I recently refered to some other sections Lexical meaning: homonymy, polysemy, synonymy and The diversity of meaning in 5th chapter Semantics of Lyons’ book Language and Linguistics. Let’s do the next section over, which is given the title seen above in this article’s heading. This section is solely related to what we got to know before as descriptive meaning.
“This involves at least two distinguishable components: sense and denotation. These terms are take from philosophy, rather than linguistics” (p. 151).
A relation between two lexemes is called a relation in sense and a relation between a lexeme and
“the outside world is related by means of denotation” (p. 152).
Both terms are interdependent. For language is the object which has to be examined by a linguist there are two facts to be emphasized in respect to the latter mentioned relation. It’s on the one hand
“that most lexemes in all human languages do not denote natural kinds”
and on the other hand
“that human languages are, to a very considerable extent, lexically non-isomorphic (i. e. they differ in lexical structure) with respect to sense and denotation” (p. 153).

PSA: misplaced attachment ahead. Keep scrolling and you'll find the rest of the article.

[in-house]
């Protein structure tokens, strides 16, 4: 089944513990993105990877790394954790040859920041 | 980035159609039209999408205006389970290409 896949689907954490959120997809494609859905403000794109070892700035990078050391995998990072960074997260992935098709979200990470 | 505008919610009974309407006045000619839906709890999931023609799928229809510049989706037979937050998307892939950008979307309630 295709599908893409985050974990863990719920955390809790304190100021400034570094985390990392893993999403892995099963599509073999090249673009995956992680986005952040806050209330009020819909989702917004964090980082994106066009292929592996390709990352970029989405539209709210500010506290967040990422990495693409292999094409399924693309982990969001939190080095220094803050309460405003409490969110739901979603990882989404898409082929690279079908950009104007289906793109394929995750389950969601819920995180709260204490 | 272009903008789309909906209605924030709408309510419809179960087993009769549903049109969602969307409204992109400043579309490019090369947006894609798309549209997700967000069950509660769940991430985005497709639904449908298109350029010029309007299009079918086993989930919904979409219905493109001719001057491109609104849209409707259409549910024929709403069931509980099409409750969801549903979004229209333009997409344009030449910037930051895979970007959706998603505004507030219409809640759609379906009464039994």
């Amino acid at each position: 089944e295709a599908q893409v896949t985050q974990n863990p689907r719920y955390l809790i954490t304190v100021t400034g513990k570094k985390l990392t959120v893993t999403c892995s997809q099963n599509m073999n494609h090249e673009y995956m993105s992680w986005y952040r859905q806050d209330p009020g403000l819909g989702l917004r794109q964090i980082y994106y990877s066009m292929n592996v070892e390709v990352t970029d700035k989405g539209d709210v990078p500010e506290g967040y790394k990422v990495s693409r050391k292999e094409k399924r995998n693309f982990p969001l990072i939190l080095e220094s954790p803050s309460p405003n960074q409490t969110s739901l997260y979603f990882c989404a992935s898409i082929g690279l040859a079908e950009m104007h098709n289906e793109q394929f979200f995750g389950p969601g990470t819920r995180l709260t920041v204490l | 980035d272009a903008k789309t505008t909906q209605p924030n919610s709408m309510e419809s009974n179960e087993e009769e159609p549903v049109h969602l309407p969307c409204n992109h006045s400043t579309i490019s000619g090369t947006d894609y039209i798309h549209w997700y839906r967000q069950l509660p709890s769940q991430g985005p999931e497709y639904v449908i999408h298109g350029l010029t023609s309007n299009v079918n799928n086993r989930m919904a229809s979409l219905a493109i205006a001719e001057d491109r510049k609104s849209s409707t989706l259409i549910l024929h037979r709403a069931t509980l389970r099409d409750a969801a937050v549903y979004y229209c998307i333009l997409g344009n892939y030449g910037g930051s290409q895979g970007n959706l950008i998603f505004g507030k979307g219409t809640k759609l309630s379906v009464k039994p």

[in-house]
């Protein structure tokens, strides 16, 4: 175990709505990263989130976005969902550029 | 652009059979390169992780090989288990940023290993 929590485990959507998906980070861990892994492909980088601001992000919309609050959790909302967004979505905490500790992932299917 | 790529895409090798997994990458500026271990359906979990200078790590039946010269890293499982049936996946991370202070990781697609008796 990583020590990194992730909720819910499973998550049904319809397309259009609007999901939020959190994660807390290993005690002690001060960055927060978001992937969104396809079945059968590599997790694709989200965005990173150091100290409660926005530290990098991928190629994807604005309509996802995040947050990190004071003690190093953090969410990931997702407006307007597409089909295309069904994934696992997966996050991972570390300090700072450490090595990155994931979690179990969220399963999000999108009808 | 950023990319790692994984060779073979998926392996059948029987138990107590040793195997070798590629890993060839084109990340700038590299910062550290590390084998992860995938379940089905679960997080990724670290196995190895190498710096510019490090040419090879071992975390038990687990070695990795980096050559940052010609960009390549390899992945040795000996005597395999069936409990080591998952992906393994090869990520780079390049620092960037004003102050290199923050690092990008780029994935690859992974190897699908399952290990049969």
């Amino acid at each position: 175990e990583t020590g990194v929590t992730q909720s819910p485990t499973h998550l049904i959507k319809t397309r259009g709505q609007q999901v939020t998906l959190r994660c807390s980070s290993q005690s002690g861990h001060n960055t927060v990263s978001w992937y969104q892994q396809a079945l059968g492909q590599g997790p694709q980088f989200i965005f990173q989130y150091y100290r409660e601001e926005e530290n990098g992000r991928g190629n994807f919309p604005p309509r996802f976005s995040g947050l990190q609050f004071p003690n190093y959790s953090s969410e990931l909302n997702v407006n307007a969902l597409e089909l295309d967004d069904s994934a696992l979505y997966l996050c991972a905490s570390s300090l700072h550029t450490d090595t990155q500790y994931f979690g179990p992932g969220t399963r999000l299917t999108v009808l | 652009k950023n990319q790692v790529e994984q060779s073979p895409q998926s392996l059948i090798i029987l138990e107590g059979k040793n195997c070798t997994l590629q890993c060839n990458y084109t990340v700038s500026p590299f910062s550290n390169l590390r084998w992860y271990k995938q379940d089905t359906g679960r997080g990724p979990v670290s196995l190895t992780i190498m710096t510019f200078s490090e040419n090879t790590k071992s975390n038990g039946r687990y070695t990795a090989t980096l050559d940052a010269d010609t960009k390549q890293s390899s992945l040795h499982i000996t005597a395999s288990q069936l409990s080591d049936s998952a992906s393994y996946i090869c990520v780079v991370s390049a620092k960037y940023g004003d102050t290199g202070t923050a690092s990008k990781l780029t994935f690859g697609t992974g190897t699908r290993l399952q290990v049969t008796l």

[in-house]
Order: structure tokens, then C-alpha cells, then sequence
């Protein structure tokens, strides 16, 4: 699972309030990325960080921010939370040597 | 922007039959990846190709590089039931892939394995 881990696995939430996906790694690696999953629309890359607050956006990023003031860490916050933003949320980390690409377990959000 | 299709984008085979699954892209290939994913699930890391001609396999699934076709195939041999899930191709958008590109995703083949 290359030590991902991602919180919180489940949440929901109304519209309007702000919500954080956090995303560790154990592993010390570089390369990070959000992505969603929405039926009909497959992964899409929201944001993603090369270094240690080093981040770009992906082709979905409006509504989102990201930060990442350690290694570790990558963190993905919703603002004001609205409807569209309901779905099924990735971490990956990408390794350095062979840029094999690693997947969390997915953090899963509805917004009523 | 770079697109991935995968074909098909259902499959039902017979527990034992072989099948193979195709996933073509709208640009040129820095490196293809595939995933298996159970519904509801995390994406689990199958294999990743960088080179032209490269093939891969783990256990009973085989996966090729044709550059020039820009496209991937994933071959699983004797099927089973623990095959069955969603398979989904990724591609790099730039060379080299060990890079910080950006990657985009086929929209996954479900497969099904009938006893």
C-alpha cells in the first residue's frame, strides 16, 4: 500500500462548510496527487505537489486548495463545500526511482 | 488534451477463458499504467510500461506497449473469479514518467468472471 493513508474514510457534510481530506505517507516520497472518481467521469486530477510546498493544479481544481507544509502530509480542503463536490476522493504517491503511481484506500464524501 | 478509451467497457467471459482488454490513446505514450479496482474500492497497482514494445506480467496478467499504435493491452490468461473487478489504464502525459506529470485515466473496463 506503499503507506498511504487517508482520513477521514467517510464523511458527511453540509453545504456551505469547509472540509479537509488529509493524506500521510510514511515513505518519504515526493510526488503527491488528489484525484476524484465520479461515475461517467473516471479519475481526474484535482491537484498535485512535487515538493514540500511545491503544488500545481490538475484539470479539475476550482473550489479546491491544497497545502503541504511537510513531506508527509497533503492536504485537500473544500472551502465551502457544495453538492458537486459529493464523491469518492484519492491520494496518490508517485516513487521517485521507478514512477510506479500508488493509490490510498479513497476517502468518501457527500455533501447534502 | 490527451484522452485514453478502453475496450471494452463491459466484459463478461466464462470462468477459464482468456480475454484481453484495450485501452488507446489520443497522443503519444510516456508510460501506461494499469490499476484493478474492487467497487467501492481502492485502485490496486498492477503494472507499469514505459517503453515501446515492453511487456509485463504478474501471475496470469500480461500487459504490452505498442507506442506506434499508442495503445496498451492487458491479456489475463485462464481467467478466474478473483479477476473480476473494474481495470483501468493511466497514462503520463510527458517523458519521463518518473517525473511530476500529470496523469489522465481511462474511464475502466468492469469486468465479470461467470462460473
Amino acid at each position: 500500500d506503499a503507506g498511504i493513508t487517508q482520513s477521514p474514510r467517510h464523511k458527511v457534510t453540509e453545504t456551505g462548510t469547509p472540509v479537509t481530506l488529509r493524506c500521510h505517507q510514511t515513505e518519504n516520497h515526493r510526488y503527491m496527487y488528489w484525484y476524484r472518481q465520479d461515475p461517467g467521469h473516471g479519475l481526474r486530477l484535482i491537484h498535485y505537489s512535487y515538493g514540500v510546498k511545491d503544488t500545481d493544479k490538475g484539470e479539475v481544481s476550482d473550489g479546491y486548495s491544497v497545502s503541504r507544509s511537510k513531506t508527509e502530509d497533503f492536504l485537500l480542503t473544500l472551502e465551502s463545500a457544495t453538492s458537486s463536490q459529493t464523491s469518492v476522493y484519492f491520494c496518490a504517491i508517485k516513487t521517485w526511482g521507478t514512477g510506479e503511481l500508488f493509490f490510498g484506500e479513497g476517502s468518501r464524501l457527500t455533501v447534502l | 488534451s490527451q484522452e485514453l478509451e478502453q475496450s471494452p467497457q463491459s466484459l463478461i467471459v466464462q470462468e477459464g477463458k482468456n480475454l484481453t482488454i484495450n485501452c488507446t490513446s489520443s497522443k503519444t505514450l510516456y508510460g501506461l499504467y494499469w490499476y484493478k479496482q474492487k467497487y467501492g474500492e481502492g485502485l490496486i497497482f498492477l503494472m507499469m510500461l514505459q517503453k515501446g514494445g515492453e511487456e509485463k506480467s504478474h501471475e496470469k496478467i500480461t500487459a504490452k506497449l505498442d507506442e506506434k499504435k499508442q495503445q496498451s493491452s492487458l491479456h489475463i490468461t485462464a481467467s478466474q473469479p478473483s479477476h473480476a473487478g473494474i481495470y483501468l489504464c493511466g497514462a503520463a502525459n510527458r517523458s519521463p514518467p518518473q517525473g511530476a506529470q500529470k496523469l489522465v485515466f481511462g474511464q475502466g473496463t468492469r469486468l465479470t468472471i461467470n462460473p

According to Saussure
“lexemes that denote natural kinds do so incidentally” (ib.),
this somehow is an examplification of Saussure’s arbitrary principle. And related to the matter of sense another of Saussure’s principles is made use of, the principle of difference. For example in case of any
“incompatibility, and more especially oppositeness of sense, [which] is one of the basic structural relations in the vocabularies of human languages” (p. 155).
There are a lot more substitutional relations of sense like antonymy or hyponymy (cf. ib.) but
“[n]o less important are the many syntagmatic relations that hold between lexemes” (ib.).
Though we heard about syntagmatic relations before, when we refered to Eisenberg’s grammar and in particular the section on syntactical structures. He introduced four syntagmatic relations for the german language, called Rektion, Identität, Kongruenz and Positionsbezug. And to come to an end here, it’s left to say that one has
“to know what these several sense-relations are” (ib.)
if one would like to know the sense of a lexeme.
Lyons, John, 1984 (1981): Language and Linguistics. An Introduction. London et al.: Cambridge University Press